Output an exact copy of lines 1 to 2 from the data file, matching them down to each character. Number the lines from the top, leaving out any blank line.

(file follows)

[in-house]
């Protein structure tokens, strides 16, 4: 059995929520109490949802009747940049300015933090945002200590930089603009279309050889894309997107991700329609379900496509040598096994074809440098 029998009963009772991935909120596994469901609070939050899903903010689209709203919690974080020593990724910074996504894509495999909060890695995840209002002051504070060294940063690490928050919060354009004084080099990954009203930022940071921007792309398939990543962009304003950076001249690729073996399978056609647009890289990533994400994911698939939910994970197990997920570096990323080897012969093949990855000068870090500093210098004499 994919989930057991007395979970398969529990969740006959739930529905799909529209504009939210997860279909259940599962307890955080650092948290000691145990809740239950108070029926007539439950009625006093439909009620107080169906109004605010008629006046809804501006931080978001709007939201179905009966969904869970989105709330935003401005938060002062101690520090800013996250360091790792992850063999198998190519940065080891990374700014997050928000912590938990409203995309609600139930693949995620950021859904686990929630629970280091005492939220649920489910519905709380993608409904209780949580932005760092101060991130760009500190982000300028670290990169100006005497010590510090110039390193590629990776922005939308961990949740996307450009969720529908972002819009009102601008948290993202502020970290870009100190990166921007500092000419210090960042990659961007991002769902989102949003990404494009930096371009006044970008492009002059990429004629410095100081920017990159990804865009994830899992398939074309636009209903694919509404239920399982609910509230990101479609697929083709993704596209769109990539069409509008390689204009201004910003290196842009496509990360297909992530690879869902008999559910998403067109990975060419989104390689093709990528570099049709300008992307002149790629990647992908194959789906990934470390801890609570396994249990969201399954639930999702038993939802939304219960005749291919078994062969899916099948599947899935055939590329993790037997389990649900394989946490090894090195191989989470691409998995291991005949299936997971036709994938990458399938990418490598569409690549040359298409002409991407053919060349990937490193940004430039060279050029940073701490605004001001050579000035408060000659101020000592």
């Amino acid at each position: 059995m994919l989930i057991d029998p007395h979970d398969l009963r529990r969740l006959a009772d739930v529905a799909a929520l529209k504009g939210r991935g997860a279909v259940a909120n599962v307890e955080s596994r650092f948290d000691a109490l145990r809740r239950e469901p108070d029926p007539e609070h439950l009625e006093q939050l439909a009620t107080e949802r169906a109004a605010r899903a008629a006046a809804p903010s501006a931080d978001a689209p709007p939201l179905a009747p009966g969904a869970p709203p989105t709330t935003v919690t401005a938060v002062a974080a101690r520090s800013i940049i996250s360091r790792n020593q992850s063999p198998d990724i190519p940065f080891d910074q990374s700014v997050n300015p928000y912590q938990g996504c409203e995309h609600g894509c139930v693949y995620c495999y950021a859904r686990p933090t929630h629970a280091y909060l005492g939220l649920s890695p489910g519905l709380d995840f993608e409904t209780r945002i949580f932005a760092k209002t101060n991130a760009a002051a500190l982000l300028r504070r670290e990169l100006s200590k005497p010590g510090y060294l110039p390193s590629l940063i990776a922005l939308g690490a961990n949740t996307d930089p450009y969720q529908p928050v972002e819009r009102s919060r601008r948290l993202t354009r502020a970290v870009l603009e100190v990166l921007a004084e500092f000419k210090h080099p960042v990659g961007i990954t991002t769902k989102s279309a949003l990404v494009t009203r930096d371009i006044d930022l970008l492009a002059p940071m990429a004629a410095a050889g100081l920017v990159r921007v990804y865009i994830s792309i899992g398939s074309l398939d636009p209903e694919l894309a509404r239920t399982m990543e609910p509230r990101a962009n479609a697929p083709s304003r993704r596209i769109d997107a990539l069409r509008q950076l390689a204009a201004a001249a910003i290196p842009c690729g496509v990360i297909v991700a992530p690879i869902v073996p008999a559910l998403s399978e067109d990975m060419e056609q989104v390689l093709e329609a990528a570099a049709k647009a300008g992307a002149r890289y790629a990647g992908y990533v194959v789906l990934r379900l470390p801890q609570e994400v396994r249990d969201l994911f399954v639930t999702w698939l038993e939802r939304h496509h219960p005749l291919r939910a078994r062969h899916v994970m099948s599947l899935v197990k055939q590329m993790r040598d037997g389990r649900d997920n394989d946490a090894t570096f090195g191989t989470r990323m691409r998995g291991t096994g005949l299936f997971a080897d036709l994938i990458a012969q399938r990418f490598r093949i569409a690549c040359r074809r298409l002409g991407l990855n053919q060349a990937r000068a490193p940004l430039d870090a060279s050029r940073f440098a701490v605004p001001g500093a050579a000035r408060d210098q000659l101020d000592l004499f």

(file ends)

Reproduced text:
[in-house]
């Protein structure tokens, strides 16, 4: 059995929520109490949802009747940049300015933090945002200590930089603009279309050889894309997107991700329609379900496509040598096994074809440098 029998009963009772991935909120596994469901609070939050899903903010689209709203919690974080020593990724910074996504894509495999909060890695995840209002002051504070060294940063690490928050919060354009004084080099990954009203930022940071921007792309398939990543962009304003950076001249690729073996399978056609647009890289990533994400994911698939939910994970197990997920570096990323080897012969093949990855000068870090500093210098004499 994919989930057991007395979970398969529990969740006959739930529905799909529209504009939210997860279909259940599962307890955080650092948290000691145990809740239950108070029926007539439950009625006093439909009620107080169906109004605010008629006046809804501006931080978001709007939201179905009966969904869970989105709330935003401005938060002062101690520090800013996250360091790792992850063999198998190519940065080891990374700014997050928000912590938990409203995309609600139930693949995620950021859904686990929630629970280091005492939220649920489910519905709380993608409904209780949580932005760092101060991130760009500190982000300028670290990169100006005497010590510090110039390193590629990776922005939308961990949740996307450009969720529908972002819009009102601008948290993202502020970290870009100190990166921007500092000419210090960042990659961007991002769902989102949003990404494009930096371009006044970008492009002059990429004629410095100081920017990159990804865009994830899992398939074309636009209903694919509404239920399982609910509230990101479609697929083709993704596209769109990539069409509008390689204009201004910003290196842009496509990360297909992530690879869902008999559910998403067109990975060419989104390689093709990528570099049709300008992307002149790629990647992908194959789906990934470390801890609570396994249990969201399954639930999702038993939802939304219960005749291919078994062969899916099948599947899935055939590329993790037997389990649900394989946490090894090195191989989470691409998995291991005949299936997971036709994938990458399938990418490598569409690549040359298409002409991407053919060349990937490193940004430039060279050029940073701490605004001001050579000035408060000659101020000592």